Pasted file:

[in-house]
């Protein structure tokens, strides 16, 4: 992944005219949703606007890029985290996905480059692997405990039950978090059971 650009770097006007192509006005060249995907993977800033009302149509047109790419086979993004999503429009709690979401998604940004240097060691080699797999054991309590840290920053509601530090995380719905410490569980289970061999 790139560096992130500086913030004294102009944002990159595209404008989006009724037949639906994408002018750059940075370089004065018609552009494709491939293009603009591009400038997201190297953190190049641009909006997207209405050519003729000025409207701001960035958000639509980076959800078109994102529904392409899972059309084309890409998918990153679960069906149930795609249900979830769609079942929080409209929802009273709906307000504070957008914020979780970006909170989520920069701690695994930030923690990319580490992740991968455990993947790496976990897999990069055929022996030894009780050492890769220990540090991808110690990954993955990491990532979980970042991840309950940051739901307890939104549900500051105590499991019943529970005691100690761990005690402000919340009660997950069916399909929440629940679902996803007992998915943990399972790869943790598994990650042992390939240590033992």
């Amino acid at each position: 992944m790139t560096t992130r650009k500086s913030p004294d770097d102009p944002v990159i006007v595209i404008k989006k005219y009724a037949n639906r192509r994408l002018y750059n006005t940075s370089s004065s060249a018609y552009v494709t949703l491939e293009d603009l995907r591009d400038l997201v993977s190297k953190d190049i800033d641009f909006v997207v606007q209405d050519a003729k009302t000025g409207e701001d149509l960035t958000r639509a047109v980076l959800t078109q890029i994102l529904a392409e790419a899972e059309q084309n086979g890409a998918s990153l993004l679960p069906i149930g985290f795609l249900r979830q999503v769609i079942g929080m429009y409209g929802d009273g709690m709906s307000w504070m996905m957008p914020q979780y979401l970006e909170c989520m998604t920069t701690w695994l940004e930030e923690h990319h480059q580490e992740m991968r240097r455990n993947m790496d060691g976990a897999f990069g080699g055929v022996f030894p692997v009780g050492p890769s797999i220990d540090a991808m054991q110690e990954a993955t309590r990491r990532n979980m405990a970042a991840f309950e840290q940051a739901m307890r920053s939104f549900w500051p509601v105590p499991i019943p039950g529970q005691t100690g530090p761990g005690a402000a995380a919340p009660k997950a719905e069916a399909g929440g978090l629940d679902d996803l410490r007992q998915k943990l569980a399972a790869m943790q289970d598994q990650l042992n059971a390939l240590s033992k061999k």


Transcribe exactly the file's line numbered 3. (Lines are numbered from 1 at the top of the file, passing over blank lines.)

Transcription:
């Amino acid at each position: 992944m790139t560096t992130r650009k500086s913030p004294d770097d102009p944002v990159i006007v595209i404008k989006k005219y009724a037949n639906r192509r994408l002018y750059n006005t940075s370089s004065s060249a018609y552009v494709t949703l491939e293009d603009l995907r591009d400038l997201v993977s190297k953190d190049i800033d641009f909006v997207v606007q209405d050519a003729k009302t000025g409207e701001d149509l960035t958000r639509a047109v980076l959800t078109q890029i994102l529904a392409e790419a899972e059309q084309n086979g890409a998918s990153l993004l679960p069906i149930g985290f795609l249900r979830q999503v769609i079942g929080m429009y409209g929802d009273g709690m709906s307000w504070m996905m957008p914020q979780y979401l970006e909170c989520m998604t920069t701690w695994l940004e930030e923690h990319h480059q580490e992740m991968r240097r455990n993947m790496d060691g976990a897999f990069g080699g055929v022996f030894p692997v009780g050492p890769s797999i220990d540090a991808m054991q110690e990954a993955t309590r990491r990532n979980m405990a970042a991840f309950e840290q940051a739901m307890r920053s939104f549900w500051p509601v105590p499991i019943p039950g529970q005691t100690g530090p761990g005690a402000a995380a919340p009660k997950a719905e069916a399909g929440g978090l629940d679902d996803l410490r007992q998915k943990l569980a399972a790869m943790q289970d598994q990650l042992n059971a390939l240590s033992k061999k």